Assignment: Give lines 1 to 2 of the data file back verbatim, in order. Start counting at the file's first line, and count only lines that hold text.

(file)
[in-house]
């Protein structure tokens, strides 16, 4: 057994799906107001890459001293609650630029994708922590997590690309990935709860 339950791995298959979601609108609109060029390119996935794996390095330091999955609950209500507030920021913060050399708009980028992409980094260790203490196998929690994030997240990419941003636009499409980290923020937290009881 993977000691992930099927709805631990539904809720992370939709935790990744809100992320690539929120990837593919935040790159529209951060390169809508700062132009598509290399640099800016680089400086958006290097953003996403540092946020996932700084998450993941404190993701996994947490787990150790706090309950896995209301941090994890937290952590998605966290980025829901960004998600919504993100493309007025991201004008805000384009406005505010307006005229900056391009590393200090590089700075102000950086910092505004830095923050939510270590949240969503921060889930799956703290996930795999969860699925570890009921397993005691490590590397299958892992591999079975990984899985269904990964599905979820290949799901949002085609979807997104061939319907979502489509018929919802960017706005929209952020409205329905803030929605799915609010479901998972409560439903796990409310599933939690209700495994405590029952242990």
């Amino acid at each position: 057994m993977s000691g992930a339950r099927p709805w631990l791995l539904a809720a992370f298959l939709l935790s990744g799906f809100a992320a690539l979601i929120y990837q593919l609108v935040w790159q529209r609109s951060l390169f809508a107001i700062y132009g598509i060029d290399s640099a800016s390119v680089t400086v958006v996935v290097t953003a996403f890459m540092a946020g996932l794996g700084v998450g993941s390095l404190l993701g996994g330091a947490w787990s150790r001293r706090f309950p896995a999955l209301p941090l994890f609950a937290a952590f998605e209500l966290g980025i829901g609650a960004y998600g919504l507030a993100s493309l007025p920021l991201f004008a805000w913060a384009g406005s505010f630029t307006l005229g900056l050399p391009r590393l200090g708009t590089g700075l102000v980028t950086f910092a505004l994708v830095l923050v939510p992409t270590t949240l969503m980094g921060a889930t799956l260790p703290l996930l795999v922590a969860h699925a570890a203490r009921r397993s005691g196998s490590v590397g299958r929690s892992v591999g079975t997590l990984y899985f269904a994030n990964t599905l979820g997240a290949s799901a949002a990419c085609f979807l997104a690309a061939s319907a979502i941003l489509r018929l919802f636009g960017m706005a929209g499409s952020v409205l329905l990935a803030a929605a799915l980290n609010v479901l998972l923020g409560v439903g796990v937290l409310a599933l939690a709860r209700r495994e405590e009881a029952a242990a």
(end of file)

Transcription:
[in-house]
């Protein structure tokens, strides 16, 4: 057994799906107001890459001293609650630029994708922590997590690309990935709860 339950791995298959979601609108609109060029390119996935794996390095330091999955609950209500507030920021913060050399708009980028992409980094260790203490196998929690994030997240990419941003636009499409980290923020937290009881 993977000691992930099927709805631990539904809720992370939709935790990744809100992320690539929120990837593919935040790159529209951060390169809508700062132009598509290399640099800016680089400086958006290097953003996403540092946020996932700084998450993941404190993701996994947490787990150790706090309950896995209301941090994890937290952590998605966290980025829901960004998600919504993100493309007025991201004008805000384009406005505010307006005229900056391009590393200090590089700075102000950086910092505004830095923050939510270590949240969503921060889930799956703290996930795999969860699925570890009921397993005691490590590397299958892992591999079975990984899985269904990964599905979820290949799901949002085609979807997104061939319907979502489509018929919802960017706005929209952020409205329905803030929605799915609010479901998972409560439903796990409310599933939690209700495994405590029952242990």